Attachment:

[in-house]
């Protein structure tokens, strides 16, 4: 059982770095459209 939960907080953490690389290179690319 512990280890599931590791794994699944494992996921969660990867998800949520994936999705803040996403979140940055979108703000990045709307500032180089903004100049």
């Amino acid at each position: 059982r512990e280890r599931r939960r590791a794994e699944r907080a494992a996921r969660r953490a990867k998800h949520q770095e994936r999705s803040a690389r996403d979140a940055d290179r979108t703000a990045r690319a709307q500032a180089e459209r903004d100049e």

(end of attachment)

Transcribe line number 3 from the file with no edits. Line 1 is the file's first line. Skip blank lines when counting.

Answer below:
């Amino acid at each position: 059982r512990e280890r599931r939960r590791a794994e699944r907080a494992a996921r969660r953490a990867k998800h949520q770095e994936r999705s803040a690389r996403d979140a940055d290179r979108t703000a990045r690319a709307q500032a180089e459209r903004d100049e």